- What is the best way of improving consumer knowledge about particular types of over-the-counter drugs and their effects on the body?
- Comment on the following statement by Dr Aomesh Bhatt, the company’s medical affairs director: ‘The Nurofen specific-pain range was launched with an intention to help consumers navigate their pain relief options, particularly within the grocery environment where there is no healthcare professional to assist decision making.’
A bumper olive crop in Spain would seem to be good news for Spanish olive growers. But the effect has been a fall in the prices of olives and olive oil. With 43% of the global supply, Spain is the world’s largest olive oil producer and changes in Spanish output have a big effect on the world price.
Premium extra virgin olive oil has fallen to its lowest level (even in nominal terms) since 2002. Today the price is around $2900 (£1850) a tonne in the wholesale market; in May 2006 it peaked at nearly $5854 – double today’s price.
And while this is bad news for Spanish farmers, for farmers in countries without bumper harvests, the low prices are even harder to bear.
The problem is being exacerbated by a fall in demand in many countries currently suffering recession, such as Greece, Portugal and Italy – all big olive oil consumers. Although olive oil prices have fallen, it is still more expensive than various substitutes. Many people are thus buying these cheaper alternatives, such as sunflower oil, especially for cooking.
What is more, cheaper substitutes for olive oil are increasing in supply. Take the case of rape seed oil in the UK. As the Mail Online article, linked to below, reports:
“UK rape planting is thought to have hit an all-time high this year as British farmers take advantage of the high prices being demanded for rapeseed – base ingredient of many vegetable oils and other edible oils.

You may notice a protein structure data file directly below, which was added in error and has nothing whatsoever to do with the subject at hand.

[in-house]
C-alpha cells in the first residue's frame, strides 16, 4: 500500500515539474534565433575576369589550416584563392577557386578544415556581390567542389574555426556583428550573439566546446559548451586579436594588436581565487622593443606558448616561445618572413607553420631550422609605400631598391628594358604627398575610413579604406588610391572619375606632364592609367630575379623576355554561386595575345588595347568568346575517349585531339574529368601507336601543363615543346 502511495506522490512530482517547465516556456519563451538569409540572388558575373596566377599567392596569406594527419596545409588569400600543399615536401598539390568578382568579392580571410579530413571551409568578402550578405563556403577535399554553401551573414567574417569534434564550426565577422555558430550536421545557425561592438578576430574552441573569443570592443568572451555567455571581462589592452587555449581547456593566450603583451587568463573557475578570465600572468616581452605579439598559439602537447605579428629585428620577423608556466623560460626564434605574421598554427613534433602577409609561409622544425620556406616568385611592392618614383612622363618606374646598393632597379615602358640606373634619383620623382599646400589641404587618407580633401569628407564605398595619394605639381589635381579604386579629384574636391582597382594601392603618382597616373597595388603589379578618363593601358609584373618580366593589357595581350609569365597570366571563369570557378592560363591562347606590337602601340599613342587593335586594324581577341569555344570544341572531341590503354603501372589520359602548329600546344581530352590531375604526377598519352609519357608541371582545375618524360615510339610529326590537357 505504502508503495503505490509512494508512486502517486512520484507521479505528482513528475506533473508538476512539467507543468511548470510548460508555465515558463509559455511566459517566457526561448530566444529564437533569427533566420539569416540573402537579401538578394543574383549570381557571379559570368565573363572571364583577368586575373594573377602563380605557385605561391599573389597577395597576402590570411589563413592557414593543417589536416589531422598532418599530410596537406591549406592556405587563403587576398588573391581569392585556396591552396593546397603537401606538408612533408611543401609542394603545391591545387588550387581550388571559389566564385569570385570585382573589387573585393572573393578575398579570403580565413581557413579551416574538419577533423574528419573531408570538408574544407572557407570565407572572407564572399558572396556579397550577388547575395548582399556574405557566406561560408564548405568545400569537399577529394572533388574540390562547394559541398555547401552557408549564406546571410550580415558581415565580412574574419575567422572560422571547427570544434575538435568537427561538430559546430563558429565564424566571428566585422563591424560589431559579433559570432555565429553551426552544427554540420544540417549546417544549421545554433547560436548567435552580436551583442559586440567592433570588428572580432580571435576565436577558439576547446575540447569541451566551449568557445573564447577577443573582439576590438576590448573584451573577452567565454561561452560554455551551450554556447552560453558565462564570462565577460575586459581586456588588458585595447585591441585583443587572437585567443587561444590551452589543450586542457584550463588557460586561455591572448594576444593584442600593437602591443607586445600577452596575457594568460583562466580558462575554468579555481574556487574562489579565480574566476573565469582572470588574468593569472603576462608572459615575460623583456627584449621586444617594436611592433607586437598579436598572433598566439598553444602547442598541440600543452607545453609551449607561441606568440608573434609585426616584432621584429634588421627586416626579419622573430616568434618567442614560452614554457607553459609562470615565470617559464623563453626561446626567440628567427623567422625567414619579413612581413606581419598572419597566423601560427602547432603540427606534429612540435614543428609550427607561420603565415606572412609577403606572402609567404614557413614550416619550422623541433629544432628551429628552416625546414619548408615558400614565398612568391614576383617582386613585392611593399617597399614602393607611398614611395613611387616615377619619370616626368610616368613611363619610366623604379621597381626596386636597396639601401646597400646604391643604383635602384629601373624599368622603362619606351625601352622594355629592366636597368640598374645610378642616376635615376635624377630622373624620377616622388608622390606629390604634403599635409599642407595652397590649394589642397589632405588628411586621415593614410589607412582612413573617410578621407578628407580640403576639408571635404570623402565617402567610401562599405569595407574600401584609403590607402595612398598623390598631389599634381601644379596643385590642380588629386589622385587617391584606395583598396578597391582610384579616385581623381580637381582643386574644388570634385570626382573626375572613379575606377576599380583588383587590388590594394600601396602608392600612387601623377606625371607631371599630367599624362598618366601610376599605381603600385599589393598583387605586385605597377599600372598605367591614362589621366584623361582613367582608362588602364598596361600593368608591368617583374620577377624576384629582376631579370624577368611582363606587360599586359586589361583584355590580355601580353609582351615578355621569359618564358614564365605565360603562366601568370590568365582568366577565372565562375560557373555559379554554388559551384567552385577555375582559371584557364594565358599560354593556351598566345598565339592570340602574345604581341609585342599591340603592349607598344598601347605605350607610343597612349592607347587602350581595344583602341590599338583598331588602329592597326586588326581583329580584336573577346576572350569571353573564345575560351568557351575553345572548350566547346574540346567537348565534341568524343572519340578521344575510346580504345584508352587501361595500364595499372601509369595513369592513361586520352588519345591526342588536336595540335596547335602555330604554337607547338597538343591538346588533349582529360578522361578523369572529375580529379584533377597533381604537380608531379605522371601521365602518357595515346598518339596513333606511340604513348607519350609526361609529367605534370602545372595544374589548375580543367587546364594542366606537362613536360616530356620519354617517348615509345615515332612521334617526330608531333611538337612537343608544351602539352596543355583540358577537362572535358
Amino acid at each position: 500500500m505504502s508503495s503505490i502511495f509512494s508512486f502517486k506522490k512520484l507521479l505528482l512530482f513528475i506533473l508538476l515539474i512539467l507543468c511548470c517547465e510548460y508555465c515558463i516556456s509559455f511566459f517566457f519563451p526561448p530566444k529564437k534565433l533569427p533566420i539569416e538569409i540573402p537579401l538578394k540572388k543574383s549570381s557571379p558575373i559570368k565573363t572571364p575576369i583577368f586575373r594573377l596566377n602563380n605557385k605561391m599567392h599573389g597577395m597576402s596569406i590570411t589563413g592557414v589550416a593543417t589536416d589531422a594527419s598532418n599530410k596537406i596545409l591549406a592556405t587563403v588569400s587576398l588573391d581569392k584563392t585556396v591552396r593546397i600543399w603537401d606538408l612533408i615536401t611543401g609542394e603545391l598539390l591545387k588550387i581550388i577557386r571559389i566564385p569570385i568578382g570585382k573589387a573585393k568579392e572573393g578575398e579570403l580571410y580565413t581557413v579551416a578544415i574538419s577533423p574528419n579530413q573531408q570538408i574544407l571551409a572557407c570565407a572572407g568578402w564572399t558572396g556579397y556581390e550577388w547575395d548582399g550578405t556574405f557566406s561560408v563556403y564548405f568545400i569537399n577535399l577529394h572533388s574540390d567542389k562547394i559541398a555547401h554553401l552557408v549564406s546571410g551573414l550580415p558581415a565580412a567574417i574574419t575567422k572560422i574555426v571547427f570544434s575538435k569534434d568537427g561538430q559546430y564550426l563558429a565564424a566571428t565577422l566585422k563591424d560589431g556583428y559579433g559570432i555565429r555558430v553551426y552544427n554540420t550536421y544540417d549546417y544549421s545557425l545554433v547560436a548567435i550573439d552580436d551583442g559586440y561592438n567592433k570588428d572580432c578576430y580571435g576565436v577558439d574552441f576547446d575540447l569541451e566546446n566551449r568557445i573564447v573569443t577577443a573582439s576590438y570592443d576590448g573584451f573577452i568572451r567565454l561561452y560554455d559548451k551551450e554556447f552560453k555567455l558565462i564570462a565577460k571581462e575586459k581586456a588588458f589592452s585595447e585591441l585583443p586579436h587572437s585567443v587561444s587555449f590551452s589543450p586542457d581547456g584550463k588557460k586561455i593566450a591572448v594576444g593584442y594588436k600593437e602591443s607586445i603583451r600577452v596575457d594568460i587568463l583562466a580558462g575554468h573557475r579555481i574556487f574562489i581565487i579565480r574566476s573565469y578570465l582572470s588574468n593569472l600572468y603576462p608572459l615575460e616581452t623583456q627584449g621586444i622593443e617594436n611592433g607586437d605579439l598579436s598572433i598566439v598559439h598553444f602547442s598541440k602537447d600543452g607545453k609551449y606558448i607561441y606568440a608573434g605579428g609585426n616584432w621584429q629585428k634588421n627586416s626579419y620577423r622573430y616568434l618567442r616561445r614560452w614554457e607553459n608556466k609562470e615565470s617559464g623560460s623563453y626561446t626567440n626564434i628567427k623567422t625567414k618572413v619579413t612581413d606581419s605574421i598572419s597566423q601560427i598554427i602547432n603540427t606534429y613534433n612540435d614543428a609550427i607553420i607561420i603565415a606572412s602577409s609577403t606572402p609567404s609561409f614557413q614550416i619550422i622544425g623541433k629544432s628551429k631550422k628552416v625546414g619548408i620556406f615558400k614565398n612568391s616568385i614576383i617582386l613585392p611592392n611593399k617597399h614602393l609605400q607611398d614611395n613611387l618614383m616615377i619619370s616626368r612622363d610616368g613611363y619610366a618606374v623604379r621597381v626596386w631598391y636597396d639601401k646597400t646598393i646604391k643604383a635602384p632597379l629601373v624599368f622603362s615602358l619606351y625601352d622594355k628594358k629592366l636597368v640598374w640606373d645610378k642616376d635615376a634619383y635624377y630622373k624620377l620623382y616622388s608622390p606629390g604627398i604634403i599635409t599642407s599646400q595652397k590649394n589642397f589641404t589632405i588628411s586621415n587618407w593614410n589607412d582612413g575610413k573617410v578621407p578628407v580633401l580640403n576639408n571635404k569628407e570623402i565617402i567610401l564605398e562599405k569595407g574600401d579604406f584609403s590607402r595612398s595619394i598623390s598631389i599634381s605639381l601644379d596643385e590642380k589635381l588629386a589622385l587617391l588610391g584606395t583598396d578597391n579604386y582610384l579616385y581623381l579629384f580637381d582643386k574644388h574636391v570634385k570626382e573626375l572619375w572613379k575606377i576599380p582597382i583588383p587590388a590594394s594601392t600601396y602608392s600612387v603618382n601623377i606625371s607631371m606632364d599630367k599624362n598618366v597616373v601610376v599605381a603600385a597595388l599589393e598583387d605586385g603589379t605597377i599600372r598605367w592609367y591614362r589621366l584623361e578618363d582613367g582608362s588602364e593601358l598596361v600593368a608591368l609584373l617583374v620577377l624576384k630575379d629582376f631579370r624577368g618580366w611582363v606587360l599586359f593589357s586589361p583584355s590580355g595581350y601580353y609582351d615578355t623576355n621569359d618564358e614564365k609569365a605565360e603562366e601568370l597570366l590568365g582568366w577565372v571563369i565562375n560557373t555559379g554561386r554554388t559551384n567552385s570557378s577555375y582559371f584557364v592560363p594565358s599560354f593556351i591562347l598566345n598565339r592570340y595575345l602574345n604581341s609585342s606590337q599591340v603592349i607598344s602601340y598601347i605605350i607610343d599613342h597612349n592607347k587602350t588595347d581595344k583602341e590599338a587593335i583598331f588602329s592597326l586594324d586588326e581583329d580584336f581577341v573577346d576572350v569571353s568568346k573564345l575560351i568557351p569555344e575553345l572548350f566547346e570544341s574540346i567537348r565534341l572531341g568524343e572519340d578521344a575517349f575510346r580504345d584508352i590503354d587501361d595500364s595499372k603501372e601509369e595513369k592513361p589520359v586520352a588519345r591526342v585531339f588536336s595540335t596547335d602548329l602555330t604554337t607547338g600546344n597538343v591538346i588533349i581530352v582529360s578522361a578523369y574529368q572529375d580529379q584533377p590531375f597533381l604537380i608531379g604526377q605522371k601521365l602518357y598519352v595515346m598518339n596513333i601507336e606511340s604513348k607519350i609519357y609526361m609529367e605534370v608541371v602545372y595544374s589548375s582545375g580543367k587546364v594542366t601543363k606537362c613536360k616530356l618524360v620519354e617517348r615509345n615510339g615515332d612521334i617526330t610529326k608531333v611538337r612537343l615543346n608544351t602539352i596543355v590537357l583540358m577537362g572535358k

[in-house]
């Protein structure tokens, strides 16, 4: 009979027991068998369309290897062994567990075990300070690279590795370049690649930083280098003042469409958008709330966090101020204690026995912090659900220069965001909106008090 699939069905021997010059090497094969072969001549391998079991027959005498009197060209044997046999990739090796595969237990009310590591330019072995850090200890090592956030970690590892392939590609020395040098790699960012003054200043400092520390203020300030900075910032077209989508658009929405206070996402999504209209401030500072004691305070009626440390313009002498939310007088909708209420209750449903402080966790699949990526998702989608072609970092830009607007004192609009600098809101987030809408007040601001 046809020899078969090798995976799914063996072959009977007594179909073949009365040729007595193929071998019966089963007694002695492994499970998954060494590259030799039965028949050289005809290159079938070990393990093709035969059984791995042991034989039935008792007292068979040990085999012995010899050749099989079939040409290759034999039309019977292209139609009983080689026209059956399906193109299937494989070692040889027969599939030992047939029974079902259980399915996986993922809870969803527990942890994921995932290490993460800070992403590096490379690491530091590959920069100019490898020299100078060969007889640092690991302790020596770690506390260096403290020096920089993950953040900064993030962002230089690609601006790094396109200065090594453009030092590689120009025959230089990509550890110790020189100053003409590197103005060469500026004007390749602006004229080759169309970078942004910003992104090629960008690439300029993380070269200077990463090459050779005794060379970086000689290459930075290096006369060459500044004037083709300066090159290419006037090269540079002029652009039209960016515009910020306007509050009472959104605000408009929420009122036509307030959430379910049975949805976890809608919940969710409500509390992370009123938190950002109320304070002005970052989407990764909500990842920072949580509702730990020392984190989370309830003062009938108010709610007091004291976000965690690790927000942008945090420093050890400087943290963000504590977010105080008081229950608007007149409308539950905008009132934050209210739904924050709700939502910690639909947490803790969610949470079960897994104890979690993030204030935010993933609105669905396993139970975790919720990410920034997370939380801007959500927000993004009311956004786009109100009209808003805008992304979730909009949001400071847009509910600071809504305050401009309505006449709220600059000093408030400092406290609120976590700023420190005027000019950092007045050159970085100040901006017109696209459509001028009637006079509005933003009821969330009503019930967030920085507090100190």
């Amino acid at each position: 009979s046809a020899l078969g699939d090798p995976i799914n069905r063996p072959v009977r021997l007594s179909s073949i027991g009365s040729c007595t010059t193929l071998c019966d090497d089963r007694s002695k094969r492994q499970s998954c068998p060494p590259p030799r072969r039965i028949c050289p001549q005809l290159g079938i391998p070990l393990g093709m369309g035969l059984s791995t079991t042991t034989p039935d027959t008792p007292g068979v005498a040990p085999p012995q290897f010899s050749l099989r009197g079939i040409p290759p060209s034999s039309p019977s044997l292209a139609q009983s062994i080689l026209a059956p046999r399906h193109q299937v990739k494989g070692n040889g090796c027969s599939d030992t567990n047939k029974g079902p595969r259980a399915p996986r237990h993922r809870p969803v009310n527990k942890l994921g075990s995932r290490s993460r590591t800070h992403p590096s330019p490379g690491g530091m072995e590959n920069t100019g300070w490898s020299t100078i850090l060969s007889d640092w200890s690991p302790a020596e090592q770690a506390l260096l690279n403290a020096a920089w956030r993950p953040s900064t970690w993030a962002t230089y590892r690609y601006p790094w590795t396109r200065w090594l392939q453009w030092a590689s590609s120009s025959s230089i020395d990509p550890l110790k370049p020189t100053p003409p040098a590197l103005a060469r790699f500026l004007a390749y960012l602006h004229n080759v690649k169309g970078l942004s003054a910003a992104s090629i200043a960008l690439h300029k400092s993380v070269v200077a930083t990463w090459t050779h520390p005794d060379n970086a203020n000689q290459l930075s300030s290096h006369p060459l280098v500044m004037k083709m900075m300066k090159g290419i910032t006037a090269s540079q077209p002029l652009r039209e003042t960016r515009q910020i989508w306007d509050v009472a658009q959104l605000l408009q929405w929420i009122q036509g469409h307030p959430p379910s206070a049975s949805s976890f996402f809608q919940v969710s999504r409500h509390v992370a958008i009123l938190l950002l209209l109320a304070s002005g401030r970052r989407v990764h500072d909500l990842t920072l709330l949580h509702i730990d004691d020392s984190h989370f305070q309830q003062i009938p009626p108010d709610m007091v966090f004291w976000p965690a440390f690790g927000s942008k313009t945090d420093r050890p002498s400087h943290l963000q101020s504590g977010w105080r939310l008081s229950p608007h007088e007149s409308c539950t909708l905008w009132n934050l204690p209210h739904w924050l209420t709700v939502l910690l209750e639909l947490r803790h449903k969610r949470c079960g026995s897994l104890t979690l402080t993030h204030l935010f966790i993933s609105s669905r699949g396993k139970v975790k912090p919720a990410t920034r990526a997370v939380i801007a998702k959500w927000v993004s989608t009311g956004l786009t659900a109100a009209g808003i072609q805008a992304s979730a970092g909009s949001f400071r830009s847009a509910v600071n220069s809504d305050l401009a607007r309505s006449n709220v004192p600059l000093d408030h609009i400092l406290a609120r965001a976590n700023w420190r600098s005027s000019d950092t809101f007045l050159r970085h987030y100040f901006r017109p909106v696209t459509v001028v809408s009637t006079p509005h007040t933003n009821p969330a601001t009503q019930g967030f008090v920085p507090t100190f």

Much of the UK crop is used by the local food industry, although some analysts are predicting strong UK yields will give farmers the opportunity to export more to Europe. Because of rising export demand, oil users in the UK claim there is little to indicate the price they are paying for rapeseed oil will drop substantially in the near future.”
The market for olive oil is global. Crop yields in one part of the world, both of olives and of substitute crops, affect global prices and hence growers’ incomes worldwide.
Debt hit countries suffer from olive oil price dip Euronews (28/5/12)
Olive oil price slides as glut hits southern Europe Gulf News, Javier Blas (29/5/12)
Farmers feel squeeze as olive oil price slips The National, Gregor Stuart Hunter (29/5/12)
Olive oil surplus adds to economic pain in Spain The Week (29/5/12)
Olive oil price fall brings further pain for Spain, Italy and Greece The Telegraph (28/5/12)
Pass notes No 3183: Olive oil Guardian (28/5/12)
More Storage Aid for Virgin Olive Oil Olive Oil Times, Julie Butler (17/5/12)
Yellow Britain from the air: Rapeseed’s relentless march across the country pictured in vivid colour as farmers cash in after price of crop’s oil soars Mail Online, Sean Poulter (29/5/12)
Commodity Prices Index Mundi
Olive Oil, extra virgin Monthly Price – US Dollars per Metric Ton Index Mundi
- Identify the factors that have contributed to the fall in the price of olive oil. Illustrate the effects on a demand and supply diagram.
- Explain what is meant by the fallacy of composition and how it relates to a price taker, such as a farmer.
- How do the price elasticities of demand and supply of olive oil help to explain the magnitude of the price fall?
- What developments in other vegetable oils are affecting the olive oil market? What determines the magnitude of these effects?